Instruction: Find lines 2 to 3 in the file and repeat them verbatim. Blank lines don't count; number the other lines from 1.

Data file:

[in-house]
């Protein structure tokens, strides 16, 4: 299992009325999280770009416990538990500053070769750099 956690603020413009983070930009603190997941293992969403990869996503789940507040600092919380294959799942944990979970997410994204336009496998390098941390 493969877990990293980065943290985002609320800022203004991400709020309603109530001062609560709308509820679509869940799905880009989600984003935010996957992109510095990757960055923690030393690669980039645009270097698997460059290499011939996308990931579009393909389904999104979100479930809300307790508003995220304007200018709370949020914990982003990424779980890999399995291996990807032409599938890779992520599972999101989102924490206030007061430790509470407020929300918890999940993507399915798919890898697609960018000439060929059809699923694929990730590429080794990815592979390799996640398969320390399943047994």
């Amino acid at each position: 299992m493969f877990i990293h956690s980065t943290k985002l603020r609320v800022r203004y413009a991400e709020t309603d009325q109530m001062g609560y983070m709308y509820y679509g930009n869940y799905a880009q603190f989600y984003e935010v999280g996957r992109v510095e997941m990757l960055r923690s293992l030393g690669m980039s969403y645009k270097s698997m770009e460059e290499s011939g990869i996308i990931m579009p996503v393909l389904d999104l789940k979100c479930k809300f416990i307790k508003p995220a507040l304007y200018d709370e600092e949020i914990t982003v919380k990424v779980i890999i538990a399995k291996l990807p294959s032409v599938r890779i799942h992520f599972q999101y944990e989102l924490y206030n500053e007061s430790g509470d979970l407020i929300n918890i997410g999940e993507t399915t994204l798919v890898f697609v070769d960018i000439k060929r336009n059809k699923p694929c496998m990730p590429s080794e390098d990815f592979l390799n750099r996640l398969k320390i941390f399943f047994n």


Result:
């Protein structure tokens, strides 16, 4: 299992009325999280770009416990538990500053070769750099 956690603020413009983070930009603190997941293992969403990869996503789940507040600092919380294959799942944990979970997410994204336009496998390098941390 493969877990990293980065943290985002609320800022203004991400709020309603109530001062609560709308509820679509869940799905880009989600984003935010996957992109510095990757960055923690030393690669980039645009270097698997460059290499011939996308990931579009393909389904999104979100479930809300307790508003995220304007200018709370949020914990982003990424779980890999399995291996990807032409599938890779992520599972999101989102924490206030007061430790509470407020929300918890999940993507399915798919890898697609960018000439060929059809699923694929990730590429080794990815592979390799996640398969320390399943047994």
């Amino acid at each position: 299992m493969f877990i990293h956690s980065t943290k985002l603020r609320v800022r203004y413009a991400e709020t309603d009325q109530m001062g609560y983070m709308y509820y679509g930009n869940y799905a880009q603190f989600y984003e935010v999280g996957r992109v510095e997941m990757l960055r923690s293992l030393g690669m980039s969403y645009k270097s698997m770009e460059e290499s011939g990869i996308i990931m579009p996503v393909l389904d999104l789940k979100c479930k809300f416990i307790k508003p995220a507040l304007y200018d709370e600092e949020i914990t982003v919380k990424v779980i890999i538990a399995k291996l990807p294959s032409v599938r890779i799942h992520f599972q999101y944990e989102l924490y206030n500053e007061s430790g509470d979970l407020i929300n918890i997410g999940e993507t399915t994204l798919v890898f697609v070769d960018i000439k060929r336009n059809k699923p694929c496998m990730p590429s080794e390098d990815f592979l390799n750099r996640l398969k320390i941390f399943f047994n």